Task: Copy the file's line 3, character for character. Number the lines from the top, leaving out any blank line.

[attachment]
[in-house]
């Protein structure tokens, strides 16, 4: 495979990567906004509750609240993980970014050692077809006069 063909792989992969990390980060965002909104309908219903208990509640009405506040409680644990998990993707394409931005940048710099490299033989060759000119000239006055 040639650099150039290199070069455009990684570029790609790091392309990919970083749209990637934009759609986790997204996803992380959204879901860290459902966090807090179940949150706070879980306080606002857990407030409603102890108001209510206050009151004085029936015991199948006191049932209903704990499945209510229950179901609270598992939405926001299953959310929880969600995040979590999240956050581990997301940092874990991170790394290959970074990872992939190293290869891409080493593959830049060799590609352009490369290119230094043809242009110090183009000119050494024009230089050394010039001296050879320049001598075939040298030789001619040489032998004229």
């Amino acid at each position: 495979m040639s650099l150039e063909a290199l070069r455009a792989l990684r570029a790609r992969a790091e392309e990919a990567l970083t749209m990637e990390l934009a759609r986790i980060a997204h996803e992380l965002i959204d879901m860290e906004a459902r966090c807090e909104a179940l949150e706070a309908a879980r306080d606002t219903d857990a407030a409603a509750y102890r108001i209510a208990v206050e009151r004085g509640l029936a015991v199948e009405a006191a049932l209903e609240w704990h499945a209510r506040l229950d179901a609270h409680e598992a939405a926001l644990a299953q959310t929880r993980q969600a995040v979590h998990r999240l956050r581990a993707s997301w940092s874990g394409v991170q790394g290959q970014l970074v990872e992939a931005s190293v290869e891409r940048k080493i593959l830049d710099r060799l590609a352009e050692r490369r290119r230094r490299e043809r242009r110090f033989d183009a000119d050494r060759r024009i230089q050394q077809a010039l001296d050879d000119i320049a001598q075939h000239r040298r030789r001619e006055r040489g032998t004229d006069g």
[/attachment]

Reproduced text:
């Amino acid at each position: 495979m040639s650099l150039e063909a290199l070069r455009a792989l990684r570029a790609r992969a790091e392309e990919a990567l970083t749209m990637e990390l934009a759609r986790i980060a997204h996803e992380l965002i959204d879901m860290e906004a459902r966090c807090e909104a179940l949150e706070a309908a879980r306080d606002t219903d857990a407030a409603a509750y102890r108001i209510a208990v206050e009151r004085g509640l029936a015991v199948e009405a006191a049932l209903e609240w704990h499945a209510r506040l229950d179901a609270h409680e598992a939405a926001l644990a299953q959310t929880r993980q969600a995040v979590h998990r999240l956050r581990a993707s997301w940092s874990g394409v991170q790394g290959q970014l970074v990872e992939a931005s190293v290869e891409r940048k080493i593959l830049d710099r060799l590609a352009e050692r490369r290119r230094r490299e043809r242009r110090f033989d183009a000119d050494r060759r024009i230089q050394q077809a010039l001296d050879d000119i320049a001598q075939h000239r040298r030789r001619e006055r040489g032998t004229d006069g």